House Prices In Ireland Grew By More Than 16 Per Cent In 2014

HOUSE PRICES IN IRELAND GREW BY MORE THAN 16 PER CENT IN 2014

Irish house prices rose by 16.3 percent in 2014, with the average value of property growing by 2 percent in the fourth quarter.

The strongest growth was seen in Dublin – where prices were up 18 percent during the year, and Cork which was up 17.9 percent.

But when Dublin is excluded from the national figure, the increase in the 12 months to the end of December was just 13.9 percent according to the Sherry Fitzgerald Group.

It finds that the regional centres also saw upward price movement during the nine month period.

Owner occupation still dominates the purchaser profile at 77 percent, while investors now account for 16 percent of all purchasers.

And it says first time buyers are relatively active in the market, accounting for 17 percent of the properties – this compares to 20 percent in the same period in 2013.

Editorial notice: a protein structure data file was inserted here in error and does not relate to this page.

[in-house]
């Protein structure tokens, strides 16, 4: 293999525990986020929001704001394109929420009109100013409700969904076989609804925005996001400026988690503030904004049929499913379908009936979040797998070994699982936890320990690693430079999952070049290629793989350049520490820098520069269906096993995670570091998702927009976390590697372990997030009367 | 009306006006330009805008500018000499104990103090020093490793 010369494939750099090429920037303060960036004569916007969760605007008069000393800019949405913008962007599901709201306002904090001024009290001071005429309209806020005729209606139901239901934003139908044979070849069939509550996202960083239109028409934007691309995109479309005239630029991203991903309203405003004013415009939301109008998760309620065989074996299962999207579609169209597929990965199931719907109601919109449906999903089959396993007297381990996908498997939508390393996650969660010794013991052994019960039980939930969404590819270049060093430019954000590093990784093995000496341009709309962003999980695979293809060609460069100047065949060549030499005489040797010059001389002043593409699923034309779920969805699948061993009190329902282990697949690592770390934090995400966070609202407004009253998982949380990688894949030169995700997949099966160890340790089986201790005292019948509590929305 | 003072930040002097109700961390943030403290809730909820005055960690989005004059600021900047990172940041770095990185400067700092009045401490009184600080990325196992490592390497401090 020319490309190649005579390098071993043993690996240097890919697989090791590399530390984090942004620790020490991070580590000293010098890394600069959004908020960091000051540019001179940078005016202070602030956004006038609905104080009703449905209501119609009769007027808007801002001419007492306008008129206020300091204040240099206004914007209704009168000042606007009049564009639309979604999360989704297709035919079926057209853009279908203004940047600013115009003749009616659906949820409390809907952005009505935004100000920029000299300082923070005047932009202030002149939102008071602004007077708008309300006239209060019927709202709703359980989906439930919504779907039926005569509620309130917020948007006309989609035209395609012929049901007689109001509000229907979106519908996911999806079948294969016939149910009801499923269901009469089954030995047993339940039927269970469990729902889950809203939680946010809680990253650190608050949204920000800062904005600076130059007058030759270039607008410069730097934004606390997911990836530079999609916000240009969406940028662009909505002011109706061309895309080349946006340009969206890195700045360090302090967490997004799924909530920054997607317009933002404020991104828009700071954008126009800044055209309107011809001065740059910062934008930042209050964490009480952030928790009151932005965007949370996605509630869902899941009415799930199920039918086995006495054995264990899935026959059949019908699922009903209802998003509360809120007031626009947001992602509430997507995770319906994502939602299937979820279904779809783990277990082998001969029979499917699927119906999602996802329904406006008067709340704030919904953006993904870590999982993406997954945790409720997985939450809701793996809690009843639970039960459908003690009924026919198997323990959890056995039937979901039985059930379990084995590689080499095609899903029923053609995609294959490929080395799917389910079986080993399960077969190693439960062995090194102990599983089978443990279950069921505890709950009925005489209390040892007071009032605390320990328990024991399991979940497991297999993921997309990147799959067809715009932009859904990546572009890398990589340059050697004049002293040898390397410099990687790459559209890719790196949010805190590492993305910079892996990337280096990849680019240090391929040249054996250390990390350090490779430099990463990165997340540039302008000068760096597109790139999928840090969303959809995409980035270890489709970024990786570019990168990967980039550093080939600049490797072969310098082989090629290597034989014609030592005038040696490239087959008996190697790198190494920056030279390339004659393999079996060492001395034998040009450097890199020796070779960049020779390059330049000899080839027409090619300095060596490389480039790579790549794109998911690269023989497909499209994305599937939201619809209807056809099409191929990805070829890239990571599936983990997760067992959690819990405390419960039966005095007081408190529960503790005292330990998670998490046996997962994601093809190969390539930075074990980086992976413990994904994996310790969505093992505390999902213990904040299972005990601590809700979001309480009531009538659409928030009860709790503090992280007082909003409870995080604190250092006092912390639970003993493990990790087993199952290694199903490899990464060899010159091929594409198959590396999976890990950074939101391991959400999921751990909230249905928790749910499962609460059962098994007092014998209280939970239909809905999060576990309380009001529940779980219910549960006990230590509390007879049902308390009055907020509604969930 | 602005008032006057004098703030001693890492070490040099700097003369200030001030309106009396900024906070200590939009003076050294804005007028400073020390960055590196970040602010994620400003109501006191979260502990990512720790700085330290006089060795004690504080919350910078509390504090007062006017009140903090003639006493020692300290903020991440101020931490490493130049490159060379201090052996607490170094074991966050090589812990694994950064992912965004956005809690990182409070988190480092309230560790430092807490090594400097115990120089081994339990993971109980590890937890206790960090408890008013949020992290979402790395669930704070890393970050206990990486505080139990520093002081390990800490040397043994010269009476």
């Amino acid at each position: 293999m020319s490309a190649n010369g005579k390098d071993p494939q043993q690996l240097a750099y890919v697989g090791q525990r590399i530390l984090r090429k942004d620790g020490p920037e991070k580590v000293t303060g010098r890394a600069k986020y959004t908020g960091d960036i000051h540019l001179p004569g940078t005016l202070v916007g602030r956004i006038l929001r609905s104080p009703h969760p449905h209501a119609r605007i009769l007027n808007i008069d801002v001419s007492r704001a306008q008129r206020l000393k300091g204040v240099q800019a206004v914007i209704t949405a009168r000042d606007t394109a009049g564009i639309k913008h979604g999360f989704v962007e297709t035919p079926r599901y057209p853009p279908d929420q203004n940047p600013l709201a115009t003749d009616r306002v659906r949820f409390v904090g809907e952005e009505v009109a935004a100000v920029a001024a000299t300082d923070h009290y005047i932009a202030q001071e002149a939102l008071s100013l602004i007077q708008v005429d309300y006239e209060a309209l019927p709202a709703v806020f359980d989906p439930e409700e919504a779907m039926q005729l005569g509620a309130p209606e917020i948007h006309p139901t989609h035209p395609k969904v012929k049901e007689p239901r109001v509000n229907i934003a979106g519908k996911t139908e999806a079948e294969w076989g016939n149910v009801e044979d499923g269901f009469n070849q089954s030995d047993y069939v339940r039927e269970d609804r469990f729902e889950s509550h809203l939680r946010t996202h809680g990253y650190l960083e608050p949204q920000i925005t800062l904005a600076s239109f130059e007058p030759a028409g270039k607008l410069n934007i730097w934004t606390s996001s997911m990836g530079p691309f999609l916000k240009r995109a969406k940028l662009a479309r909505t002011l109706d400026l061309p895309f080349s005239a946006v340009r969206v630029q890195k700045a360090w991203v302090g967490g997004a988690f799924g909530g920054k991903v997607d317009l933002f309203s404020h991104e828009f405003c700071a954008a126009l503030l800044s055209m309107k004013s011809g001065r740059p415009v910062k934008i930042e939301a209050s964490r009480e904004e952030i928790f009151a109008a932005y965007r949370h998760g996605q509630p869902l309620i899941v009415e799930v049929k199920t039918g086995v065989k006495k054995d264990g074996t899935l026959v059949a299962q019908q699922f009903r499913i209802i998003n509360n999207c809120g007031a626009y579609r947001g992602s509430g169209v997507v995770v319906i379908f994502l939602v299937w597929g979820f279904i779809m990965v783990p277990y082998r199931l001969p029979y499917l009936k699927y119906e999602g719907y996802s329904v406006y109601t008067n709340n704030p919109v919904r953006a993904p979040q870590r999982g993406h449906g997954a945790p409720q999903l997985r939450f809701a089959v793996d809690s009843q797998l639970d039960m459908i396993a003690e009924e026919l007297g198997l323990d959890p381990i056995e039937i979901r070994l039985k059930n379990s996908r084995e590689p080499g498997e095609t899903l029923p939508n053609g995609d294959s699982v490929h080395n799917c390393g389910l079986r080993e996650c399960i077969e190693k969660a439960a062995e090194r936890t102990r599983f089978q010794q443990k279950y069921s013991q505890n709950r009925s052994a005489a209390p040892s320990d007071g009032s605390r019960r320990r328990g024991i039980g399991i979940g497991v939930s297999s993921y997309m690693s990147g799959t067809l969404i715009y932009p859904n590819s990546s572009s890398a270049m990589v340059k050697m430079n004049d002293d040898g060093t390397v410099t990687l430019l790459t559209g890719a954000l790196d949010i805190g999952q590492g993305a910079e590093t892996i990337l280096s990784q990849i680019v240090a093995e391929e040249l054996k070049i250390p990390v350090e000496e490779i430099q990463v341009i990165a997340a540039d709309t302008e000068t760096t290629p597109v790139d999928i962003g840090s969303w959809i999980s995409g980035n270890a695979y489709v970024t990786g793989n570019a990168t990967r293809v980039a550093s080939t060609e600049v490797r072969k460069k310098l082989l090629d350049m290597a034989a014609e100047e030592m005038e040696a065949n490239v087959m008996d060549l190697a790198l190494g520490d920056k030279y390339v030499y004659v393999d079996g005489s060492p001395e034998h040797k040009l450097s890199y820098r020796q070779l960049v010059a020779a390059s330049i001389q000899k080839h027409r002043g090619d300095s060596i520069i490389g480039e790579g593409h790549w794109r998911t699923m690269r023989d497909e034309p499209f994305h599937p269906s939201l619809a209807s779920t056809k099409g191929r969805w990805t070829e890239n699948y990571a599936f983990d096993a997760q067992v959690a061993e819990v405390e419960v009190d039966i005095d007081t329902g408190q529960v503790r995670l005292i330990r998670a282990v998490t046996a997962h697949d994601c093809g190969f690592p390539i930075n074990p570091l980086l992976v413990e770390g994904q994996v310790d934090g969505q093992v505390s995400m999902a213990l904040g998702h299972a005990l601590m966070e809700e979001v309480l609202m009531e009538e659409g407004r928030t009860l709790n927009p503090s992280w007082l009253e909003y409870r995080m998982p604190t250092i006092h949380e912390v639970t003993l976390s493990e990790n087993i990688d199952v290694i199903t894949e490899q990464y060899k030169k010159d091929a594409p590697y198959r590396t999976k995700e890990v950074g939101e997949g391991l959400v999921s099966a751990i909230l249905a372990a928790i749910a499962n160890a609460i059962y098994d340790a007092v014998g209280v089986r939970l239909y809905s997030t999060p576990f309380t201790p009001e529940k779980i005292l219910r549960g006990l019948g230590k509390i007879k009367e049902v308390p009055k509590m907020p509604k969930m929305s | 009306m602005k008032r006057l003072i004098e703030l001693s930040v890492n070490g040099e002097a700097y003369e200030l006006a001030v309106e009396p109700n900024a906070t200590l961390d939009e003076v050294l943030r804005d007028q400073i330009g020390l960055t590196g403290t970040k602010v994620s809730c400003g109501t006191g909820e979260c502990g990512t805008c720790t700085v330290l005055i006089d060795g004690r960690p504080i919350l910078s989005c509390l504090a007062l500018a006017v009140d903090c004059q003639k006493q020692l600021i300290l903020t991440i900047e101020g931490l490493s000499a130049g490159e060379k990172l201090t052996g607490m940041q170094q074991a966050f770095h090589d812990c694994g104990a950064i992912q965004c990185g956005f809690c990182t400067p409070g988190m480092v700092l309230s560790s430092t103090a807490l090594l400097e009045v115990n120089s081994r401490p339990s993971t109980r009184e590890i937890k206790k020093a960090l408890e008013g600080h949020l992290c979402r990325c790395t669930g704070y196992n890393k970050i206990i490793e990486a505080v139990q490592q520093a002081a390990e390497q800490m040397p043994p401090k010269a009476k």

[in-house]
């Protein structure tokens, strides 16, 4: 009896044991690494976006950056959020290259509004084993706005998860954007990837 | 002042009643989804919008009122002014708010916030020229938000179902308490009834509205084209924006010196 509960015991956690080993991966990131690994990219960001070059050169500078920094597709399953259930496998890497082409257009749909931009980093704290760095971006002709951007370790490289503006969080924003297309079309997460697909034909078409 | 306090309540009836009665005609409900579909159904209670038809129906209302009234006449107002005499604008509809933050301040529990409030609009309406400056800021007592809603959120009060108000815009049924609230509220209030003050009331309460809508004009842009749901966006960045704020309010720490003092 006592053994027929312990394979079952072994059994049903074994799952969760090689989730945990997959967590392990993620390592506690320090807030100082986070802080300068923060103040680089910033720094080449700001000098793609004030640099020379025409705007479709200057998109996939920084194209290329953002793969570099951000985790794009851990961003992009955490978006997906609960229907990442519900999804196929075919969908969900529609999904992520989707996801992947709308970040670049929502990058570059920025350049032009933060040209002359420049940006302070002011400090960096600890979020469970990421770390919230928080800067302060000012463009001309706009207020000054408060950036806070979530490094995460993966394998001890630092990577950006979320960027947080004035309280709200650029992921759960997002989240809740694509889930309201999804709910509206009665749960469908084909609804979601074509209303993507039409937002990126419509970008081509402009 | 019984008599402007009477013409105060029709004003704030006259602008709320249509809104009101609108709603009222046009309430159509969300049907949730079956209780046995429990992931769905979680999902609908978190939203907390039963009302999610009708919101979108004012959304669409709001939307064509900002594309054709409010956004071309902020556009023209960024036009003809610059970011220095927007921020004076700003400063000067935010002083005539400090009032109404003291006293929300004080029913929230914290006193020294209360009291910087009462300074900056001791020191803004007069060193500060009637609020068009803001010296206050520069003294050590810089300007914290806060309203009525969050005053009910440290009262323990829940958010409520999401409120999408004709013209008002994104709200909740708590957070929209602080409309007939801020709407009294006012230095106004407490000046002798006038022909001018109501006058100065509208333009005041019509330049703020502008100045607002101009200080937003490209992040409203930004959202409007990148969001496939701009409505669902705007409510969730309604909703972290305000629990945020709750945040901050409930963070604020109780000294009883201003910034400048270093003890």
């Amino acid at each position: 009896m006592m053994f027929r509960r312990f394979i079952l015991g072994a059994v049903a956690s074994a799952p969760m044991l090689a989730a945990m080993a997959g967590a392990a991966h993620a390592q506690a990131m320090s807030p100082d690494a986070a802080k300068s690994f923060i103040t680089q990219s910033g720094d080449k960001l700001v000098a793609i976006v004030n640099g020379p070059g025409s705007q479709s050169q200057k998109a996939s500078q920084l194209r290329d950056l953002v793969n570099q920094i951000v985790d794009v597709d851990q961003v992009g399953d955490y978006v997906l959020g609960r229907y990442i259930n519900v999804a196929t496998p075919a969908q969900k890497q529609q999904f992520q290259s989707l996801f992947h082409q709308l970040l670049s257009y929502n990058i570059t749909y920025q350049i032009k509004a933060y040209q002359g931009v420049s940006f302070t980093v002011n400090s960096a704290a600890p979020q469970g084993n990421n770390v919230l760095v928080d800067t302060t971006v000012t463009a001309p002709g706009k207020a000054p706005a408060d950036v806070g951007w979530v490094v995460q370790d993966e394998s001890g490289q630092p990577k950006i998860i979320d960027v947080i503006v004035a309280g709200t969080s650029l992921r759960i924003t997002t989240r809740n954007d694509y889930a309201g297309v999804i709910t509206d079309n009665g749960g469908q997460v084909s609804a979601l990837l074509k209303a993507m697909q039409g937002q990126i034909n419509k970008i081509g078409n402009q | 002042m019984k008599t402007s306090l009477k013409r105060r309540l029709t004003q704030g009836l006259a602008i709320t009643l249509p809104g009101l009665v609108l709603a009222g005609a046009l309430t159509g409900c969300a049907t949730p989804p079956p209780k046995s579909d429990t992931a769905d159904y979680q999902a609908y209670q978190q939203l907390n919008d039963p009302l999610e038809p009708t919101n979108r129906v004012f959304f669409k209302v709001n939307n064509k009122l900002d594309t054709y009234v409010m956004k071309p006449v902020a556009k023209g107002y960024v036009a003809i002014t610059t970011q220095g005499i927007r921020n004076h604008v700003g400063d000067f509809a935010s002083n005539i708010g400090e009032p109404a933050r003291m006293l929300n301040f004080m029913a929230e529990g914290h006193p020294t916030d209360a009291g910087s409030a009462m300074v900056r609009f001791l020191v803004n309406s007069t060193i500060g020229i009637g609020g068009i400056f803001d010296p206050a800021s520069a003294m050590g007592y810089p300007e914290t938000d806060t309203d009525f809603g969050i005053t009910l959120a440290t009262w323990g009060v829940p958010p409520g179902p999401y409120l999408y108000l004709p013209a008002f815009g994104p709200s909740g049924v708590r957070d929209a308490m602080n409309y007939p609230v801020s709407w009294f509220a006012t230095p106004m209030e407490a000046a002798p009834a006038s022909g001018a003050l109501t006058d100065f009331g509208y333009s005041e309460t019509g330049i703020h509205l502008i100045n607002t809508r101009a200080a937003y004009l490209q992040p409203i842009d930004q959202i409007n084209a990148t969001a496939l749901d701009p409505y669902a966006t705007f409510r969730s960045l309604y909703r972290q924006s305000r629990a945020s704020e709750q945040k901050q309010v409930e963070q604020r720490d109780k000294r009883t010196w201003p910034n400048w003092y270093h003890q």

An analysis of the profile of those who sold their property through Sherry FitzGerald revealed that 32 percent were selling investment properties, while executor sales accounted for 13 percent.

Marion Finnegan – chief economist with the Sherry Fitzgerald Group – says there are still flat markets in some parts of the country.

“The Cork market was just under 18 percent growth, the Galway market almost 15 percent and Limerick a little bit over 11 percent” she said.

“All of the cities in other words are seeing quite strong price performance”.

“But as a country overall prices were up 16 percent, but the range there is anything from flat markets in locations like Cavan, Roscommon, Leitrim – to areas where the cities are seeing quite strong growth”.

“So it’s still quite a divided nation in terms of the housing market” she added.

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